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Russell does it his way, as he has for 50 years

By McClatchy News Services


LOS ANGELES » Someone once told Kurt Russell that his acting career "looks like it was handled by a drunk driver."

And Russell's reply?

"I said I can't deny that," he said, laughing.

The boyishly handsome 63-year-old stars in the con caper comedy "The Art of the Steal," which is on video on demand and opens in theaters Friday. The film also stars Matt Dillon and Jay Baruchel.

Russell, whom most baby boomers first saw as Jungle Boy on a 1965 episode of "Gilligan's Island," may not have made movie choices that fit the straight and narrow, but many of his parts have been memorable.

He was a heartthrob star at Disney in such films as 1969's "The Computer Wore Tennis Shoes," earned an Emmy nomination for "Elvis," received a Golden Globe nomination for "Silkwood," achieved cult status for his role as Snake Plissken in "Escape From New York" and "Escape From L.A.," and proved to be a first-rate comedic actor in "Used Cars" and "Overboard," in which he appeared with Goldie Hawn, whom he had been with since they met on 1984's "Swing Shift."

But he's played by his own rules. When he was at Disney, Russell decided to pursue his dream of playing minor league baseball and act in the offseason. He played second base for a few minor league teams, including one owned by his father, actor Bing Russell's Portland Mavericks, until an injury ended his career in 1973.

After the cancellation of his 1976 NBC Western series, "The Quest," Russell bought property outside of Aspen, Colo., and he looks back at that as a pivotal decision.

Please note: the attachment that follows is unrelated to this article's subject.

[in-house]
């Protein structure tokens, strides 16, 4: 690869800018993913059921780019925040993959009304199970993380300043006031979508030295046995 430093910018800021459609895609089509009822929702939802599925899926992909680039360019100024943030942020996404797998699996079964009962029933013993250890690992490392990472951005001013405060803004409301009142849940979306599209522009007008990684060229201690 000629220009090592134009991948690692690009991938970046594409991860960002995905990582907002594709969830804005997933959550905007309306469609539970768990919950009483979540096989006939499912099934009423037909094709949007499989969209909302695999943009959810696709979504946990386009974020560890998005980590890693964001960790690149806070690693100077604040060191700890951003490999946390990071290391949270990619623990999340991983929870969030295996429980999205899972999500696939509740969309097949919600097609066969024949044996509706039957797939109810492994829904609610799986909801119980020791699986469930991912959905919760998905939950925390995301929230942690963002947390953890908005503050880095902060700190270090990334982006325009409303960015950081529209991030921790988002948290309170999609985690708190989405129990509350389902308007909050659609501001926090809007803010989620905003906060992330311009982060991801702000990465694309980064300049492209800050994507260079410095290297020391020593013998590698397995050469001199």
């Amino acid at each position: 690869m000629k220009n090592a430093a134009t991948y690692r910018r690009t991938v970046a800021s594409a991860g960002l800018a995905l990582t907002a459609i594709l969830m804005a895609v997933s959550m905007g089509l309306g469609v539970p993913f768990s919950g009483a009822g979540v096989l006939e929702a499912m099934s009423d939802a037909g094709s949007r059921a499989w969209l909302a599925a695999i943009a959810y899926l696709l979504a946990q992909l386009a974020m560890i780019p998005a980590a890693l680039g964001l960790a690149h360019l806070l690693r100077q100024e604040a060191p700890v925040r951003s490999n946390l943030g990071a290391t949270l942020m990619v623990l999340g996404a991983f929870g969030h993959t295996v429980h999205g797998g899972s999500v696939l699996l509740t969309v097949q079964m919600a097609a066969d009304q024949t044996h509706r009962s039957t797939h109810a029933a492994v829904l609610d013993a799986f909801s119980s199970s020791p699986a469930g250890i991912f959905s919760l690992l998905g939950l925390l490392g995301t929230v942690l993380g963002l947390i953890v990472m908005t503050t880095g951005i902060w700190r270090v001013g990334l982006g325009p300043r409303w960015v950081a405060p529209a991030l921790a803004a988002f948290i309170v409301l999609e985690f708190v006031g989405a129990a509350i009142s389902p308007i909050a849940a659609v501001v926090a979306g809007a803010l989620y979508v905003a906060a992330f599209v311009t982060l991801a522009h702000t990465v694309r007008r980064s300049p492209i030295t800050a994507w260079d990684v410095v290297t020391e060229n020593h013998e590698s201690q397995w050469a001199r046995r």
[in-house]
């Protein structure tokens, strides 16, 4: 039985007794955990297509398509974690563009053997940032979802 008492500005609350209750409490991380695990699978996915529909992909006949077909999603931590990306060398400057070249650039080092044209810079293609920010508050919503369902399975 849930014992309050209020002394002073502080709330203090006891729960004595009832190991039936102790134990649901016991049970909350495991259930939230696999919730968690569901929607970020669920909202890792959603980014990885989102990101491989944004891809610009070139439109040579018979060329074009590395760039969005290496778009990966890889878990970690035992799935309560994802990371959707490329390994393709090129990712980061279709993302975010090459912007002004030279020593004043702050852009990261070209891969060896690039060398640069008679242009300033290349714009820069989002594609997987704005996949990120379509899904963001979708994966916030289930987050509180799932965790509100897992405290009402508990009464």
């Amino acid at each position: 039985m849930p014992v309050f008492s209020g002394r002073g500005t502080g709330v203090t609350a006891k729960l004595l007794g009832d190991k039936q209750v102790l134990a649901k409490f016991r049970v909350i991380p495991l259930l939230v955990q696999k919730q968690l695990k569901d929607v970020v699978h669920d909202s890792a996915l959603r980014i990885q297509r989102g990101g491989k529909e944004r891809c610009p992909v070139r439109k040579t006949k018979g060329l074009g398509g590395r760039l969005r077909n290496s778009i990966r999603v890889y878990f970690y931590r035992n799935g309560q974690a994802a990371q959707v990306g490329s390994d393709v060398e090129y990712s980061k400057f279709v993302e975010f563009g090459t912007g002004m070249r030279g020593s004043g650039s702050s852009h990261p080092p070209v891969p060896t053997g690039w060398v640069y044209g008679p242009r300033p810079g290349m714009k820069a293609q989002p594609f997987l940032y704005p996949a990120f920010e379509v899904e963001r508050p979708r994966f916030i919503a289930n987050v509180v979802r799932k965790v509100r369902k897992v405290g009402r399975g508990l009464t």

"I said I am either going to live the lifestyle that I want to live or I am going to talk about it," Russell said recently at the Beverly Hills Hotel. "It was a very important lesson for me because it informed the rest of my life.

"I knew at the time I could guide hunting or teach skiing or raise Appaloosas, and whatever acting jobs I got would be gravy," said Russell, who still has a home with Hawn in the Colorado resort town. "After that, ‘Elvis' came along and redirected my life. But I didn't let the love of doing movies get in the way of trying new things."

And Russell has stuck to his convictions.

Since making the Quentin Tarantino "Death Proof" segment of "Grind House" in 2007, Russell has turned much of his attention to making wine.

"I have loved wine all my life, especially pinot noir and chardonnay, and I have always thought about making it," he said.

His Gogi brand — Gogi is Russell's nickname — of high-end pinots and chardonnays sells at the Wine Saloon at the 1880 Union Hotel in Los Alamos, Calif. His stepdaughter, Kate Hudson, and her fiance, Muse lead singer Matt Bellamy, also sell their rose wine there.

But Russell has been stepping away from the vineyards to make a few movies, including "The Art of the Steal." Writer-director Jonathan Sobol always had Russell at the "top of the list" of actors to play Crunch Calhoun, a world-weary attraction at third-rate motorcycle daredevil shows. Though he despises his slick brother (Dillon), who made him the fall guy on a heist gone wrong in Poland, Crunch is forced to join him and the old gang of thieves.

"He just seemed like the perfect fit for the role and embodied a lot of the same characteristics I had envisioned for Crunch Calhoun," Sobol said. "I think there is a certain swagger and bravado that the character has I always found Kurt hit in a lot of his roles."

So did Russell.

"I looked (at the script) and said, ‘This is a reason to get out of the vineyard and go to work. It looks like he is putting together a pretty cool crew,' and he did. It was a fun thing to do."

Russell is also prominently featured in "The Battered Bastards of Baseball," a documentary about his father's colorful baseball team directed by his nephews Chapman and Maclain Way, which received good reviews at Sundance in January.

And he also has a part in "Fast & Furious 7."

Susan King, Los Angeles Times

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